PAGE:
TV Reviews: Vets in Practice and Plane Crazy
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Vets in Practice (BBC1), a follow-up to the popular series about student vets, included the sight of pus squirting from a donkey's hoof and a labrador sporting a goitre the size of a grapefruit. To expose oneself to this sort of thing in the comfort of one's own home seems to me bizarre enough - to want to do it in a muddy field in the rain is quite beyond my powers of comprehension. So, unlike the millions of children who one day hope to grow up and perform operations on cats or give bedraggled cows an enema - I am clearly not part of the target audience for such a programme. Like Airport and Driving School, however, Vets in Practice depends for its wider appeal on the minor aches and pains of human existence - so that anyone not enchanted by the opportunity to look on while Patches the Siamese cat has his overactive thyroid removed should be able to coast along on the bathetic dramas of the vets' daily lives - locking themselves out of their cars, helping the practice nurse break into her flat.

That it is even remotely possible to care about such banalities is because they are attached to characters who sit somewhere between documentary and serial fiction. As in Airport we are put on first name terms with the protagonists by the opening titles. So, watching Steve shimmy through a first-floor window, for instance, you find yourself speculating idly on whether the practice nurse fancies him, and what this mundane form of chivalry might do to her burgeoning feelings (Steve has already become a vet world pin-up, after taking his shirt off in the previous series). When Alison has to cope with the sudden departure of Patches to the great litter-tray in the sky - despite her best efforts with his thyroid - you are offered a furry equivalent to one of ER's regular agonies of professional self-examination. Such things do knock you back, she confessed, but you just have to put it from your mind.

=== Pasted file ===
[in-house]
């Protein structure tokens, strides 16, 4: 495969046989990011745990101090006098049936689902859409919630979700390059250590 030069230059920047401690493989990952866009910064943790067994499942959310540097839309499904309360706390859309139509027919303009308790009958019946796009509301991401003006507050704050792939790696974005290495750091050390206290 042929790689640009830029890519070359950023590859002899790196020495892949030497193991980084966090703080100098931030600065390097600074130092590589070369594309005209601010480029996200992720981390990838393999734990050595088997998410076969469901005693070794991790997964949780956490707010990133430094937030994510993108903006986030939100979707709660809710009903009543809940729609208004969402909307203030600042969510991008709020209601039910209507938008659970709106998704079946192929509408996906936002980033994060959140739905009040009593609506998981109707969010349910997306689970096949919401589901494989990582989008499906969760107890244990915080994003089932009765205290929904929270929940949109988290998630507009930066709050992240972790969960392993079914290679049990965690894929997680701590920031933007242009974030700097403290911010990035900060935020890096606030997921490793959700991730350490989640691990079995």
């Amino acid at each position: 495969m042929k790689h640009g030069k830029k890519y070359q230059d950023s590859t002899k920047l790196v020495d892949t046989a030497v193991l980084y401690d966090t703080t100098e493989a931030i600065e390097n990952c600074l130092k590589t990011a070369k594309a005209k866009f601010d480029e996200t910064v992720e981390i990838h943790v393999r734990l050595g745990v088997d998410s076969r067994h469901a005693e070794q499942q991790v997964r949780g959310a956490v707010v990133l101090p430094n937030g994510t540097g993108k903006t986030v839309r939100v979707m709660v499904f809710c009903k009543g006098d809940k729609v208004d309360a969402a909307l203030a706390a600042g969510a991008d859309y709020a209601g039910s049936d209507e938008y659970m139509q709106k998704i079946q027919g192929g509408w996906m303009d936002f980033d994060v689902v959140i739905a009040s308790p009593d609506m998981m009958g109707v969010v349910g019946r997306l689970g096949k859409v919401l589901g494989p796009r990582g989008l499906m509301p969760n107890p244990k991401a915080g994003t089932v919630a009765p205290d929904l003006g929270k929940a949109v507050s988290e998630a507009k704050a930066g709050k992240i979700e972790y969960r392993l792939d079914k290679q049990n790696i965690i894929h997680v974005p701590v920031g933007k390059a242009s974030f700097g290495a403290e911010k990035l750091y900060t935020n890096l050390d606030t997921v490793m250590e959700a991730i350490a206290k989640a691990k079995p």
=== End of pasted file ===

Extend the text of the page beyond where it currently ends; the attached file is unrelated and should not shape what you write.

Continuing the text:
Where there are larger dramas they are left tantalisingly unspecified. Steve confessed to some error of judgement that had resulted in the death of a heifer - but we weren't told exactly what had happened or what it took to smooth the farmer over. Similarly, Julie's sudden resignation from the mid-Wales practice which she had joined on graduation was left dangling between two contradictory explanations - had she lost her confidence, as her boss suggested, or had there been some clash of personalities, as she seemed to suggest? If you found yourself nigglingly interested in such matters - rather than the death sentence handed down to Rosie, a terrier with behavioural difficulties - then I suggest that you have the full-blown symptoms of humanism, and these doctors can do very little for you.

Plane Crazy (Channel 4) concluded its brief excursion into aeronautical therapy with Bob Cringely taking to the skies in a biplane the size of a child's supermarket ride. He did not smile as he finally left the ground, perhaps remembering an earlier take-off when his tail-wheel had dropped off, but it was an uplifting moment for anyone who had followed his comically dogged attempt to build and fly a plane in just 30 days. The series as a whole was the televisual equivalent of a bumble-bee; theoretically it should not have flown but it did, making up in buzzy energy what it signally lacked in style. After the fiasco of his original plan (this last episode began with a Texas Chainsaw Massacre-style assault on the half-built fuselage), Bob had learnt that he couldn't make it without the help of others - and went to bond with some down-home plane-builders in Ohio (one of them had even home-built his own religion, to which he ministered at weekends). What they made in the end was just a giant balsa wood model with an engine - but it worked. So did the series, which, for all its faults of gaucheness and occasional tedium, had retained the odd, recalcitrant, loopy quality of real life - rather than just converting it into soap.